With another exciting Dota 2 event in the books, the picture of this year’s Dota Pro Circuit and the upcoming TI11 mega-event became just a little clearer. With Team Spirit’s hard-fought triumph over PSG.LGD, with a run that was reminiscent of their legendary victory at the previous edition of The International, they’ve secured their spot in Singapore, and with it, a chance to defend their title, OG-Style.
We at Bitsler are also hard at work, gearing for the exciting conclusion of the season, bringing new features to bear, including the long-requested in-play odds and the opportunity to lock in your winnings and cash out before the game even concludes.
In-play odds and cashout: Bitsler’s newest features
Our recent wallet update allows you to deposit to a single address regardless of which cryptocurrency option (ETH, ETC, BNB, BUSD and USDT (erc-20)) you prefer. That’s one less thing for you to manage, making your account setup
both quicker and easier!
If you were tracking the DPC action at Bitsler, you likely saw the rapidly fluctuating in-play odds that closely tracked the ebb and flow of the gameplay. One of the best reasons to bet at Bitsler is to take advantage of our in-play odds: our unmatched uptime means that you can make a wager during a game for an extended period of time.
To let you take full advantage of this, you are now able to lock in your winnings in the middle of a match at the odds given at the time, so you don’t have to sweat and stress throughout the rest of the exciting Dota 2 series!
Everything you need to know about Dota Majors
If you’re new to the world of competitive Dota 2, it might be a bit confusing at first to figure out just how big a deal it is to win a DPC Major. DPC stands for Dota Pro Circuit, the annual collection of officially sanctioned Dota 2 events
where good performances will award you with DPC points.
The modern DPC comprises six different online leagues across the six main regions (Europe, North America, CIS, China, Southeast Asia and South America), each with an upper and a lower division. The former pits the region’s elite against one another and offers tons of DPC points and direct qualification slots for the upcoming LAN Majors. Meanwhile, the teams in the lower division, much like in traditional sports, are looking for a chance to get up there with the big boys. The two worst-performing teams of the upper division are relegated at the end of each season to make room for new teams.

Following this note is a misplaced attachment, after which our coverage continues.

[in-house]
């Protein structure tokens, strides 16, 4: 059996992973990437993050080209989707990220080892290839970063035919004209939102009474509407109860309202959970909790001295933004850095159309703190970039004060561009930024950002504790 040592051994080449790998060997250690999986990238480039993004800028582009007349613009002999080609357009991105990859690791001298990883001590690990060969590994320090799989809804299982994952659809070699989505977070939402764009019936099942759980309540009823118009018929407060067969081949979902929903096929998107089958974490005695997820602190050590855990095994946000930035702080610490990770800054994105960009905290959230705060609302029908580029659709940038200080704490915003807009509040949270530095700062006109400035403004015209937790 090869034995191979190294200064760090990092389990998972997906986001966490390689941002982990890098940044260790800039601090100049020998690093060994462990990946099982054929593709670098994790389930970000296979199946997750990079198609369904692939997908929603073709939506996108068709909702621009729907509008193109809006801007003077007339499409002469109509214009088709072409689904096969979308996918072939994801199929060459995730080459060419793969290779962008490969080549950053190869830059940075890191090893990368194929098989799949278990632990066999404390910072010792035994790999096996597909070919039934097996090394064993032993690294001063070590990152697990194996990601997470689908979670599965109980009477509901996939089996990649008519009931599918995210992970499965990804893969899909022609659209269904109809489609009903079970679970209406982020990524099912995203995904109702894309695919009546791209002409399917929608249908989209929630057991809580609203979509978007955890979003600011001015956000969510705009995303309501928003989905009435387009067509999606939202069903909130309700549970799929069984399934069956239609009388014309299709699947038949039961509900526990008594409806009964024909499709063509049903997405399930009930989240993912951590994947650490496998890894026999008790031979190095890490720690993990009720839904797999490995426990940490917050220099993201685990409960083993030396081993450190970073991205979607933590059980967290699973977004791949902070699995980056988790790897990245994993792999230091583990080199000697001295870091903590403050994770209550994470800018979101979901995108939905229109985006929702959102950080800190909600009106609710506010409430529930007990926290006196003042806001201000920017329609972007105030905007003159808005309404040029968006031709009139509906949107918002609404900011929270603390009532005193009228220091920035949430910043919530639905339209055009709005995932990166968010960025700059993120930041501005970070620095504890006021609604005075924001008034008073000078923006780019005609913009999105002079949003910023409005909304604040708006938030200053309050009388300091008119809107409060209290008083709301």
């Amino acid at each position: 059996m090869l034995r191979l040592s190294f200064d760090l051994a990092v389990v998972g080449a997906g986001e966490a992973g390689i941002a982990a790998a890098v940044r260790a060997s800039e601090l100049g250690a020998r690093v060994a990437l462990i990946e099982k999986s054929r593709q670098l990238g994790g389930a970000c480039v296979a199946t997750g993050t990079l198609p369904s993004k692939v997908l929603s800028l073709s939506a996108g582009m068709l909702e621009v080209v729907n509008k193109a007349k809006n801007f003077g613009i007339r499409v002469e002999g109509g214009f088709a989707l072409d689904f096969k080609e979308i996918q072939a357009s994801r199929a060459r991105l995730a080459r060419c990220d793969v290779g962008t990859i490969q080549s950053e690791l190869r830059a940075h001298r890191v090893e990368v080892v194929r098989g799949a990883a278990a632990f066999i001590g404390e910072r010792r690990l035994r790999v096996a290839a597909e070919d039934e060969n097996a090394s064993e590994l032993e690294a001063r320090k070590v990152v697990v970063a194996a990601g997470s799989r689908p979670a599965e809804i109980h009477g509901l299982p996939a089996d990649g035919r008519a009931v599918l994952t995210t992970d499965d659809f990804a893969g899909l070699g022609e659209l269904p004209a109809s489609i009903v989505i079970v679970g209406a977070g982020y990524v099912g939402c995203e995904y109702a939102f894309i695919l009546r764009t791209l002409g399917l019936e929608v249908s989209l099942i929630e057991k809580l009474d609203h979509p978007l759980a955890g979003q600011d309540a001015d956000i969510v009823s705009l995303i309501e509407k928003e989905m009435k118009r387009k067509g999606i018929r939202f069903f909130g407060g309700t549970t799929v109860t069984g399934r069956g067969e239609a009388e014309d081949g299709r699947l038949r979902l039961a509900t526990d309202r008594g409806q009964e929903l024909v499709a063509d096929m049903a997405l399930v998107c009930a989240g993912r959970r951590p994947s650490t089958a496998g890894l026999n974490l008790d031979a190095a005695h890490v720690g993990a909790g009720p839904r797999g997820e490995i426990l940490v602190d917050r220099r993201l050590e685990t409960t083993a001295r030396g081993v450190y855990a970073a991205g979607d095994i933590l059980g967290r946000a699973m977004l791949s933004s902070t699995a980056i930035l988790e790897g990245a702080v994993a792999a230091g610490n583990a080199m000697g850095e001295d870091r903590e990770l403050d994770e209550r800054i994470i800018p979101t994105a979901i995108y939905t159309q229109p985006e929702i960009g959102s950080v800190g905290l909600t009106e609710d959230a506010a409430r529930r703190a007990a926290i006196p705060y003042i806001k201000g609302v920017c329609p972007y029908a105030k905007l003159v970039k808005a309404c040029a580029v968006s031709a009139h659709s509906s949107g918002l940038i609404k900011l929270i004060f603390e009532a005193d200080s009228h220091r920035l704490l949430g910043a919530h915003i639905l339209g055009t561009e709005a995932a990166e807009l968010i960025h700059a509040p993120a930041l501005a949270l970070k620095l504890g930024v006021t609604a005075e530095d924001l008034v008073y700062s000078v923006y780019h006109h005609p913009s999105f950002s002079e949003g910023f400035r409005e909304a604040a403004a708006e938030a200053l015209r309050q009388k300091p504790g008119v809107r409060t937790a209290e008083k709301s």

The Majors are prestigious LAN events that offer even more DPC points and prize money, pitting teams from all around the world against one another in an offline setting to find out who’s the best Dota 2 team. In these times, cancellations and visa issues are sadly a regular part of these events, but it’s a testament to the resilience of esports that we’re able to run at least some of the large international events that we used to in pre-pandemic times.
In the end, the twelve teams that earn the most DPC points throughout the season across the online leagues and the offline Majors earn an automatic invitation to The International, a humongous end-of-season showdown that is the biggest tournament across the entirety of eSports.
The International: the event that tops all Dota 2 Majors
Courtesy of a mostly crowdfunded prize pool and an extremely top-heavy distribution, we’re talking about truly life-changing sums of money here. Last year’s TI offered just over $40 million in total, with $18.2 million going to the winners, Team Spirit. A strong run at TI immediately wipes out all concerns about a team’s performances during the regular season and it could earn them one of the biggest possible paydays in esports.